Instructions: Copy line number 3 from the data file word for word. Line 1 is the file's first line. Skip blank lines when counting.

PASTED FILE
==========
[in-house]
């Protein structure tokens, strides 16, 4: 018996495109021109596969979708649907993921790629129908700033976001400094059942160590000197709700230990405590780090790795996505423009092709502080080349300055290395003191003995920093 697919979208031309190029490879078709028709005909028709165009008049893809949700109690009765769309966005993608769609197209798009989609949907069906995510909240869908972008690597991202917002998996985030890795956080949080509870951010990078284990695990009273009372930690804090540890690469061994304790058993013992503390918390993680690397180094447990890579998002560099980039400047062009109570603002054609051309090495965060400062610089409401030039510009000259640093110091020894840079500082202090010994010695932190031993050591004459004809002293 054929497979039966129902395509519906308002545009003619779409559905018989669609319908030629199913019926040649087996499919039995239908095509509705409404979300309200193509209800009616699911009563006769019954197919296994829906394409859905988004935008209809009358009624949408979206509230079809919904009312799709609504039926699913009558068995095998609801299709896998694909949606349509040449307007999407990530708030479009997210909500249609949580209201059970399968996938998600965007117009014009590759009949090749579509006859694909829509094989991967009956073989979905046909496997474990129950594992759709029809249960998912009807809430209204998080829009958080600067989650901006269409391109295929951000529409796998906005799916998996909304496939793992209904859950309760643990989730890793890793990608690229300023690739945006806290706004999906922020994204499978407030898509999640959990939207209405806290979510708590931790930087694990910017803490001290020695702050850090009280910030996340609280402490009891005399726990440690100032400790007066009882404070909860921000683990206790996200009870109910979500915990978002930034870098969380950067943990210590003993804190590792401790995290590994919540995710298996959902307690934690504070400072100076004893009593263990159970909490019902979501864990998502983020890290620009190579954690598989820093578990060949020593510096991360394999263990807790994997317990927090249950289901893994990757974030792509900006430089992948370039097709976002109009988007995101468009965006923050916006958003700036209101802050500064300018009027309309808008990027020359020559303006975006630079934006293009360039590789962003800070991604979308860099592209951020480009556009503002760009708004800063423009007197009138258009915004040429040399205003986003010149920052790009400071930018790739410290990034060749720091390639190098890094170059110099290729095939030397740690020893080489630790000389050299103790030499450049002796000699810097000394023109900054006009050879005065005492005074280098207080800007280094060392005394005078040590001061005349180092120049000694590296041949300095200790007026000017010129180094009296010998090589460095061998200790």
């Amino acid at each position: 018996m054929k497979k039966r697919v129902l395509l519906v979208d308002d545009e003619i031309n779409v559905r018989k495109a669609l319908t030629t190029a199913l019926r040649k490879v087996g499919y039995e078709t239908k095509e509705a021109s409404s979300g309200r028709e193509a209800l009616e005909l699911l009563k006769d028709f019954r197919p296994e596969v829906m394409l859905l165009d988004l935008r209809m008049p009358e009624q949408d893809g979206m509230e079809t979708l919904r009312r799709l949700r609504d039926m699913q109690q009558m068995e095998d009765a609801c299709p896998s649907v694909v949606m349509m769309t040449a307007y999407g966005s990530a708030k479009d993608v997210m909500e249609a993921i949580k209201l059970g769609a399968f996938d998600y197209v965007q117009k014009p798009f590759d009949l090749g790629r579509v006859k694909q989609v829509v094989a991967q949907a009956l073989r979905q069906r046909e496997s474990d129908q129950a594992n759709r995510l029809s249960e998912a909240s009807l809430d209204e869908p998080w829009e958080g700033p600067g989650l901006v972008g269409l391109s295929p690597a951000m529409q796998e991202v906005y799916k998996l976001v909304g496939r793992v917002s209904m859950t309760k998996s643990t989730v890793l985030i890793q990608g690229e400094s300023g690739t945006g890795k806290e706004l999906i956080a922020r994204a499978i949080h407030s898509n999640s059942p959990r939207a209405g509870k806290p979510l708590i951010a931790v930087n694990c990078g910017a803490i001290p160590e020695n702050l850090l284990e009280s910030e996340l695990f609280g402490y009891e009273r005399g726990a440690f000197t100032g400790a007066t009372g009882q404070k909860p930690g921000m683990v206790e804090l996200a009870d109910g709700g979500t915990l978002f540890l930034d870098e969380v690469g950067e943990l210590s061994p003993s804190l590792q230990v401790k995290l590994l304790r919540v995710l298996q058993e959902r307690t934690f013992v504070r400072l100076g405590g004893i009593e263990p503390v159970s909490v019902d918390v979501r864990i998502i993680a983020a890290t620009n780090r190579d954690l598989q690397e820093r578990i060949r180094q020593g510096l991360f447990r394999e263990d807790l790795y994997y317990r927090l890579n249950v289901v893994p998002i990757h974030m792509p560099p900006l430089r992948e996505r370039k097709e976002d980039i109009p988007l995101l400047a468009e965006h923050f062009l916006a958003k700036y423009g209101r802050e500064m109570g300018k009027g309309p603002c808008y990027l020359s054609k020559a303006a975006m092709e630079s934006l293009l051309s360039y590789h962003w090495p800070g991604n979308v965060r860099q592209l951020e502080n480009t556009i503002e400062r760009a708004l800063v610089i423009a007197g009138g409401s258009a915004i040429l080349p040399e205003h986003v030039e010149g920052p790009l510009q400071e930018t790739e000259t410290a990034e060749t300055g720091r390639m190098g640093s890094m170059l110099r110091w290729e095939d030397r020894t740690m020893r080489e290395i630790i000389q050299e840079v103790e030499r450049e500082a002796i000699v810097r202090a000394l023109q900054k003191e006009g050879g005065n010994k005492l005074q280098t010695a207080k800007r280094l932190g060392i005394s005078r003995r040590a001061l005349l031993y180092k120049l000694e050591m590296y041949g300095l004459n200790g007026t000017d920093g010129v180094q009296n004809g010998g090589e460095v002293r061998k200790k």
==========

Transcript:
């Amino acid at each position: 018996m054929k497979k039966r697919v129902l395509l519906v979208d308002d545009e003619i031309n779409v559905r018989k495109a669609l319908t030629t190029a199913l019926r040649k490879v087996g499919y039995e078709t239908k095509e509705a021109s409404s979300g309200r028709e193509a209800l009616e005909l699911l009563k006769d028709f019954r197919p296994e596969v829906m394409l859905l165009d988004l935008r209809m008049p009358e009624q949408d893809g979206m509230e079809t979708l919904r009312r799709l949700r609504d039926m699913q109690q009558m068995e095998d009765a609801c299709p896998s649907v694909v949606m349509m769309t040449a307007y999407g966005s990530a708030k479009d993608v997210m909500e249609a993921i949580k209201l059970g769609a399968f996938d998600y197209v965007q117009k014009p798009f590759d009949l090749g790629r579509v006859k694909q989609v829509v094989a991967q949907a009956l073989r979905q069906r046909e496997s474990d129908q129950a594992n759709r995510l029809s249960e998912a909240s009807l809430d209204e869908p998080w829009e958080g700033p600067g989650l901006v972008g269409l391109s295929p690597a951000m529409q796998e991202v906005y799916k998996l976001v909304g496939r793992v917002s209904m859950t309760k998996s643990t989730v890793l985030i890793q990608g690229e400094s300023g690739t945006g890795k806290e706004l999906i956080a922020r994204a499978i949080h407030s898509n999640s059942p959990r939207a209405g509870k806290p979510l708590i951010a931790v930087n694990c990078g910017a803490i001290p160590e020695n702050l850090l284990e009280s910030e996340l695990f609280g402490y009891e009273r005399g726990a440690f000197t100032g400790a007066t009372g009882q404070k909860p930690g921000m683990v206790e804090l996200a009870d109910g709700g979500t915990l978002f540890l930034d870098e969380v690469g950067e943990l210590s061994p003993s804190l590792q230990v401790k995290l590994l304790r919540v995710l298996q058993e959902r307690t934690f013992v504070r400072l100076g405590g004893i009593e263990p503390v159970s909490v019902d918390v979501r864990i998502i993680a983020a890290t620009n780090r190579d954690l598989q690397e820093r578990i060949r180094q020593g510096l991360f447990r394999e263990d807790l790795y994997y317990r927090l890579n249950v289901v893994p998002i990757h974030m792509p560099p900006l430089r992948e996505r370039k097709e976002d980039i109009p988007l995101l400047a468009e965006h923050f062009l916006a958003k700036y423009g209101r802050e500064m109570g300018k009027g309309p603002c808008y990027l020359s054609k020559a303006a975006m092709e630079s934006l293009l051309s360039y590789h962003w090495p800070g991604n979308v965060r860099q592209l951020e502080n480009t556009i503002e400062r760009a708004l800063v610089i423009a007197g009138g409401s258009a915004i040429l080349p040399e205003h986003v030039e010149g920052p790009l510009q400071e930018t790739e000259t410290a990034e060749t300055g720091r390639m190098g640093s890094m170059l110099r110091w290729e095939d030397r020894t740690m020893r080489e290395i630790i000389q050299e840079v103790e030499r450049e500082a002796i000699v810097r202090a000394l023109q900054k003191e006009g050879g005065n010994k005492l005074q280098t010695a207080k800007r280094l932190g060392i005394s005078r003995r040590a001061l005349l031993y180092k120049l000694e050591m590296y041949g300095l004459n200790g007026t000017d920093g010129v180094q009296n004809g010998g090589e460095v002293r061998k200790k």